Few have had as successful a real estate career as J. Ronald Terwilliger.

During his tenure as CEO of Trammell Crow Residential, the company was one of the largest developers of multifamily housing in the nation. While much of his career focused on building market-rate apartments, Terwilliger has made a strong personal commitment to increasing affordable and workforce housing.

“The most important thing that I can suggest is the U.S. government policy on subsidizing housing be redirected toward those who really need the help instead of subsidizing homeowners,” he says. “The average income for a homeowner is $64,000 a year. The average income for a renter is $31,000. Yet, 75 percent of federal housing subsidy goes to homeowners, and that’s mistargeting the scarce resources we have in this country.” He is past chairman of the international board of directors of Habitat for Humanity and holds board leadership positions with Enterprise Community Partners and Enterprise Community Investment.

Philanthropically, Terwilliger made a major gift to establish the Urban Land Institute (ULI) Terwilliger Center for Housing in 2007.

He will deliver the keynote address at AHF Live: The Affordable Housing Developers Summit, Nov.19-21, in Chicago.

What’s the ULI Terwilliger Center for Housing working on?

We’ve been working on two projects. One is how to build housing cheaper. We did that in partnership with Enterprise. We’re also working on guidelines for states, to try to give them information about what they can do to help facilitate more affordable workforce housing in their states. A lot of the action is at the federal government with tax incentives like the low-income housing tax credit (LIHTC), but we think the states can do more.

What demographic shift or trend do you think will be the most critical for multifamily housing in the next 10 years?

There are two engines for growth. One is demographic change, and the other is jobs. The key to the future, both near and intermediate term, is the economy creating decent jobs.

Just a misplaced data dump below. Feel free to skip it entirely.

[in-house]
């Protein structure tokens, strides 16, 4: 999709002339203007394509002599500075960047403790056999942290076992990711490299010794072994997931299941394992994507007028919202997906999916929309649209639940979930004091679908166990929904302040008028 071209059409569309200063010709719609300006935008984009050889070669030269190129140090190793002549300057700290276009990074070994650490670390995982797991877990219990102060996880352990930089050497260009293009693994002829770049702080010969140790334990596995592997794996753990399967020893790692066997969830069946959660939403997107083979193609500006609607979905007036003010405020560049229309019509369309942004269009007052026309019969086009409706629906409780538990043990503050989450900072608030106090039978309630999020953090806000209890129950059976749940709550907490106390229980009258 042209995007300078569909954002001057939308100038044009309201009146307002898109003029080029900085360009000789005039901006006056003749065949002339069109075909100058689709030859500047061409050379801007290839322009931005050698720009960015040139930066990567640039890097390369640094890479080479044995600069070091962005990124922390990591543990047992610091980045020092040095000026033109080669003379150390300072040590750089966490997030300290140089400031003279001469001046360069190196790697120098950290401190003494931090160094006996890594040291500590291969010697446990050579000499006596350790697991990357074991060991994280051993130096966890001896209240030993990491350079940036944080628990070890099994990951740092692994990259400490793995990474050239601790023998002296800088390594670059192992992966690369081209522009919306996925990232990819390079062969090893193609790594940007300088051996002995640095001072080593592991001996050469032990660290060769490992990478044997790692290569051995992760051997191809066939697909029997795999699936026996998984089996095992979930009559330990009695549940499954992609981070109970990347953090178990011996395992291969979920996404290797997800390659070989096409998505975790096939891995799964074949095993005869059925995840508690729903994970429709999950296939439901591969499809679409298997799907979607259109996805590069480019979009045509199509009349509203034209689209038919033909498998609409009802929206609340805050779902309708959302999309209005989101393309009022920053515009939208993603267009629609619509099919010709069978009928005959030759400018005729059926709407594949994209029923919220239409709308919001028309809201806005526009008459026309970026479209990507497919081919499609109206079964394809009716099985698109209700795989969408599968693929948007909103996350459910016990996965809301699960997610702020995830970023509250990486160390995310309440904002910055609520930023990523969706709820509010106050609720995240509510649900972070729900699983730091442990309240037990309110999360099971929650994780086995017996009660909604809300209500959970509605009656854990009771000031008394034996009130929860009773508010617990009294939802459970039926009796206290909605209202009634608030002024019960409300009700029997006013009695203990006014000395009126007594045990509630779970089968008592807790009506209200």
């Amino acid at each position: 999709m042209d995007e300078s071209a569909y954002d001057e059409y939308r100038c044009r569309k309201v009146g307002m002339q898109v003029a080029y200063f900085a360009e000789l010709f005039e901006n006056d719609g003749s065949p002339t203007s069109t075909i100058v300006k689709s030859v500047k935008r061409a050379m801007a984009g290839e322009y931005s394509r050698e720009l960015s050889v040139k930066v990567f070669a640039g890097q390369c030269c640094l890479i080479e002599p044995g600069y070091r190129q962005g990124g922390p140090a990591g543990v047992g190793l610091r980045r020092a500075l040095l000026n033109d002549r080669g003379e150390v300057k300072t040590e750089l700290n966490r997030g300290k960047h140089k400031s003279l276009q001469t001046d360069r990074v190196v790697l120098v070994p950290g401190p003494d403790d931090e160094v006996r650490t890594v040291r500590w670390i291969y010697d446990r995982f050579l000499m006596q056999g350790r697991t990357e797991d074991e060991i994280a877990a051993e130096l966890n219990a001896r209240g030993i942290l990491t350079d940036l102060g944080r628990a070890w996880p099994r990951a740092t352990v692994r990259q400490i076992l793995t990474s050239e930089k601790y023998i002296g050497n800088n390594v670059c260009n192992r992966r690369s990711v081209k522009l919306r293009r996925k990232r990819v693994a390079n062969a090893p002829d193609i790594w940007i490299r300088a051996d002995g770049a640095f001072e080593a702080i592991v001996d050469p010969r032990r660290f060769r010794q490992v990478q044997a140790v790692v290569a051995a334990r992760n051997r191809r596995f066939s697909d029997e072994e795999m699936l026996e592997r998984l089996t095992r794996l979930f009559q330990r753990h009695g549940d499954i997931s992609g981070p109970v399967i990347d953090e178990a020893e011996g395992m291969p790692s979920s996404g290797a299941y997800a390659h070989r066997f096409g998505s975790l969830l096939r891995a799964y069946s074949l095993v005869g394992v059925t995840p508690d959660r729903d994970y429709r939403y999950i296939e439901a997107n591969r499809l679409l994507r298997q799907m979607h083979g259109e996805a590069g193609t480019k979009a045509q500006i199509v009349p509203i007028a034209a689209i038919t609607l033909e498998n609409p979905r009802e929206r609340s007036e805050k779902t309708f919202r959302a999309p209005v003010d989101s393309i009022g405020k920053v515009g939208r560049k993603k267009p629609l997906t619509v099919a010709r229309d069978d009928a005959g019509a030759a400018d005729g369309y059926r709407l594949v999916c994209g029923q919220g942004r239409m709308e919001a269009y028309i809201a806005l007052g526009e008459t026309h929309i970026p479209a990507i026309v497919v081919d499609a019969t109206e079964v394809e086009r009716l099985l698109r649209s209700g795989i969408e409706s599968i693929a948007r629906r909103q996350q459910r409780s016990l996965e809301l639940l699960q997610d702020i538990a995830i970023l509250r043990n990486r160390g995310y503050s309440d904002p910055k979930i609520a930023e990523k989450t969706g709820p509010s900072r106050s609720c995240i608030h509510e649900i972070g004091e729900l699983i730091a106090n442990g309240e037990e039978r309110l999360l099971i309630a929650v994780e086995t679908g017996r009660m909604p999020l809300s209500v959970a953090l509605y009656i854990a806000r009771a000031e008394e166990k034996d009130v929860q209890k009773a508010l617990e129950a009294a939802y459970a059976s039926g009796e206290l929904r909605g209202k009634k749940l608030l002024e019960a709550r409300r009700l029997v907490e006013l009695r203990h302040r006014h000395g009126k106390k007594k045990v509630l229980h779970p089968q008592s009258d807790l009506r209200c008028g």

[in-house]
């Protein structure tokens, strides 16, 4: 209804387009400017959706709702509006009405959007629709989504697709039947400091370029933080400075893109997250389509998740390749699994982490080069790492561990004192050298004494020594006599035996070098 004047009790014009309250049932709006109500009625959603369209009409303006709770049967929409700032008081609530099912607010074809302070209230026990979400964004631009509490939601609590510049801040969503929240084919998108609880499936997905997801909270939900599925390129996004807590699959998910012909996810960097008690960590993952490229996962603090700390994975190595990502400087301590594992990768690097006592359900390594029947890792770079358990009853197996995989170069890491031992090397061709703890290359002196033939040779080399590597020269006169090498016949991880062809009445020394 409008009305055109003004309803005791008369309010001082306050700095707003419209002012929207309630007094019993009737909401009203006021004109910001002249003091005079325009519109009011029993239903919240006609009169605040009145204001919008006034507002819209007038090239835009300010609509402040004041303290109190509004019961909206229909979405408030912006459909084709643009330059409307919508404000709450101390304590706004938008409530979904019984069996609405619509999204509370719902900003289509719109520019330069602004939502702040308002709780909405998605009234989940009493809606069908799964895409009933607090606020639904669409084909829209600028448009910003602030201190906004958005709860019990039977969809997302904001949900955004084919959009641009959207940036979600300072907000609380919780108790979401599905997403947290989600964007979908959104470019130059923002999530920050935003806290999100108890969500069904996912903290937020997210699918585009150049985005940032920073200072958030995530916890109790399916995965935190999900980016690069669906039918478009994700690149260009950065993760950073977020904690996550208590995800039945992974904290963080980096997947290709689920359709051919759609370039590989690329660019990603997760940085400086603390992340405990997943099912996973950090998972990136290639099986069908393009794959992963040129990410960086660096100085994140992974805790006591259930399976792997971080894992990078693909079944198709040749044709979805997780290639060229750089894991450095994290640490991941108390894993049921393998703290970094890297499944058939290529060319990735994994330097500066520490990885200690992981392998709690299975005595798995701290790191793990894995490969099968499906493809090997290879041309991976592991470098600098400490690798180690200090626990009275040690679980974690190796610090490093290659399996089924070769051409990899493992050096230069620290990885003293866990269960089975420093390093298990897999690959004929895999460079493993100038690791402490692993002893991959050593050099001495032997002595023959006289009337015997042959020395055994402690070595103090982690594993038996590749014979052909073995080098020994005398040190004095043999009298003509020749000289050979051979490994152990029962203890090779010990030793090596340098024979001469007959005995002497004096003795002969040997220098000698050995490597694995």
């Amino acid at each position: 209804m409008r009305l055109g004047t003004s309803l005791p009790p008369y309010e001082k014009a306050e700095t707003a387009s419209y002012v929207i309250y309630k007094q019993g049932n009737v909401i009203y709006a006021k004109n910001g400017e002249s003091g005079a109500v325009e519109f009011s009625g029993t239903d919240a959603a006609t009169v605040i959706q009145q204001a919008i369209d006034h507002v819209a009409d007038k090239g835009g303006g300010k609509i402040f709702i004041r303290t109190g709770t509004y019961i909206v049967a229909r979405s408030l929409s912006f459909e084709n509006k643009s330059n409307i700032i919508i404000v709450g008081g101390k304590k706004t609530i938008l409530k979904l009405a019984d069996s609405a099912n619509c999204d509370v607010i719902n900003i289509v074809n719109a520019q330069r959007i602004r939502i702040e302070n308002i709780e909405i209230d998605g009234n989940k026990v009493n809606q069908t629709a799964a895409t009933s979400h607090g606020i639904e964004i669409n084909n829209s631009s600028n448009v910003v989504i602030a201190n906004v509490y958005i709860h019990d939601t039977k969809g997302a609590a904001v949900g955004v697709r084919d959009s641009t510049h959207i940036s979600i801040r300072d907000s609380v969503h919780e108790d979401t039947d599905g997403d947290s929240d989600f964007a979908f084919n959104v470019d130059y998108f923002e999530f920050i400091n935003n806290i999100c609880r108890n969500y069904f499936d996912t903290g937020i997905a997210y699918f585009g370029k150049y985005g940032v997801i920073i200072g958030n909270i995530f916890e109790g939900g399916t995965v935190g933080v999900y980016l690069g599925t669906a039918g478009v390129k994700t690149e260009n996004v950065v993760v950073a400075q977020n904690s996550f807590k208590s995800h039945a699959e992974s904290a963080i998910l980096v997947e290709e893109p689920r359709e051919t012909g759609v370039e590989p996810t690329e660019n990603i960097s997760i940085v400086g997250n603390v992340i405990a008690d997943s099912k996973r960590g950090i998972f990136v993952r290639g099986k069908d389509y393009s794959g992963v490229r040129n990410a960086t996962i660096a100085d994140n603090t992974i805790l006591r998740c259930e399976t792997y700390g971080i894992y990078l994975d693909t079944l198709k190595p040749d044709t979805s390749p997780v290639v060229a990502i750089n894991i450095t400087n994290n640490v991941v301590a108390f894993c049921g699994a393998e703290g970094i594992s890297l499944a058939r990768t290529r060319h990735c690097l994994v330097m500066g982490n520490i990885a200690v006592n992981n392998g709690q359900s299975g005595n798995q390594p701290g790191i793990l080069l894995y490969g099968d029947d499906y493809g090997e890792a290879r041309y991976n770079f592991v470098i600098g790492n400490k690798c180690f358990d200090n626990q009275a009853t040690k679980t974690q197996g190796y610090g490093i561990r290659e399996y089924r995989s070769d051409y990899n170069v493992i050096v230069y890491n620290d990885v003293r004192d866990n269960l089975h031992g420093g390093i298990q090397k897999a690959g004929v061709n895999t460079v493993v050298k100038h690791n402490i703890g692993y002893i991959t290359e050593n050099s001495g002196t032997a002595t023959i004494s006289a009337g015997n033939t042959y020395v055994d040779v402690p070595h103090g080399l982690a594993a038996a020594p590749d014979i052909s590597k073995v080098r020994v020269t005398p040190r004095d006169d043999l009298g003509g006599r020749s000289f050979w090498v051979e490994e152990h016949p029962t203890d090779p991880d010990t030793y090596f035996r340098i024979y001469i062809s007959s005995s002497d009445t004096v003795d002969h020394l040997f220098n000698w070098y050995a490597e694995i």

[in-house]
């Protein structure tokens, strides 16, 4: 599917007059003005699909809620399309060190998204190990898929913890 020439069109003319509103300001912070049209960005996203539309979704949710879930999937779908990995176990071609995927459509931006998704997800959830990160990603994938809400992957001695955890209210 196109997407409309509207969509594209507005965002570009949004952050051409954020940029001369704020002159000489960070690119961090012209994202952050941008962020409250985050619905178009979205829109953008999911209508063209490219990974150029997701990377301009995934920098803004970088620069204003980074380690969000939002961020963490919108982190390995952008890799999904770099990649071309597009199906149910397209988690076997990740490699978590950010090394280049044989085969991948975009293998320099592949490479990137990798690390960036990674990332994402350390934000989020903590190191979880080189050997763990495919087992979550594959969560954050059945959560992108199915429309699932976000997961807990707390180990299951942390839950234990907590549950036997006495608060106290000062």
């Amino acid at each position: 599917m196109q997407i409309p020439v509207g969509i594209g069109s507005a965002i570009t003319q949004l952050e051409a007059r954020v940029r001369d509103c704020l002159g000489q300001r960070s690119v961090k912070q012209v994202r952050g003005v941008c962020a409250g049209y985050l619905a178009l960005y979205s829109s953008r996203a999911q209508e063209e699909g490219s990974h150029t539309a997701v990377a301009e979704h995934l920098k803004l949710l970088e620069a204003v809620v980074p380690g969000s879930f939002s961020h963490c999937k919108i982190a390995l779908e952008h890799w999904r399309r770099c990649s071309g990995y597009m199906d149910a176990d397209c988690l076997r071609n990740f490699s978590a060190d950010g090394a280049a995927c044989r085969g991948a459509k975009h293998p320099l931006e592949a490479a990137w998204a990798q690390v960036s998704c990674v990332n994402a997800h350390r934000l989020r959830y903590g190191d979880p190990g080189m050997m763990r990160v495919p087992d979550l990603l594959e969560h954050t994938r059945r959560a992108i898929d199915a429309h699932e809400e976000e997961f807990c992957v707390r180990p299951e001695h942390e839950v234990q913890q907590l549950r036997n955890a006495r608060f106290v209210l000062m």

Second, according to the Harvard Joint Center for Housing Studies, about 70 percent of our household growth currently and as far into the future that Harvard was projecting is minority. A higher percentage of minorities rent than own. The demand for affordable rental housing is going to continue.

At the Bipartisan Policy Center, where I served on the Housing Commission, we recommend increasing the LIHTC. A paper I wrote with ULI proposed we double it, and the Bipartisan Policy Center said we ought to increase it by 50 percent. That’s a way of getting more affordable rental housing built for the workforce.

Looking back on your real estate career, what was the secret ingredient to your success?

One is I was in a partnership format thanks to the Trammell Crow family. Trammell when he started his business back in the ‘50s had a real vision for partnership. I was blessed to have benefited from that. Partnership and mutuality of interest among the people working was very important.

Second, I learned early on in my career that a severe recession could destroy a company. Back in 1974, we had a severe recession in this country. Interest rates were pushed very high, and the market shut down. I learned that if you are going to be CEO of a development company you had to organize in a way that could survive a recession. That meant in part that you could not overload your projects. We had a modest leveraging approach to building rental apartments, and that really got really us through not only the ’91, ’92, ‘93 recession but the 2009-2010 recession in this country.

What is your outlook for real estate for the next couple of years?

Today, my investments in real estate are largely in the apartment space. I’m very bullish on the outlook for rental apartments. It all depends on jobs. Presuming the economic recovery, which is supposedly in the fifth or sixth year but it hasn’t been a robust recovery, continues for another three or four years, I think the outlook for all real estate product, but particularly for apartments, is good. Fewer people are buying homes. There are fewer first-time homebuyers than there have been in a long time. Some markets may get overbuilt for a year or two. But with transparency greater than ever and investors more aware of the number of (apartment) starts and the rent growth, there ought to be a self-correction where people stop building new product in those markets, and with continued job growth, any overbuilding will be absorbed.

The dilemma is you have to realize this economy is cyclical. You have to believe that you won’t see the next downturn coming. You have to operate your business day to day on the assumption there’s going to be a downturn and you won’t see it coming. You’ve got to be prepared to survive it.

What have you learned from Habitat for Humanity?

Housing is an essential ingredient to a family’s growth and stability. There is not a lot of philanthropy that focuses on housing. It’s not practical for a family to prosper without an affordable home in a decent community where their kids can have educational opportunities.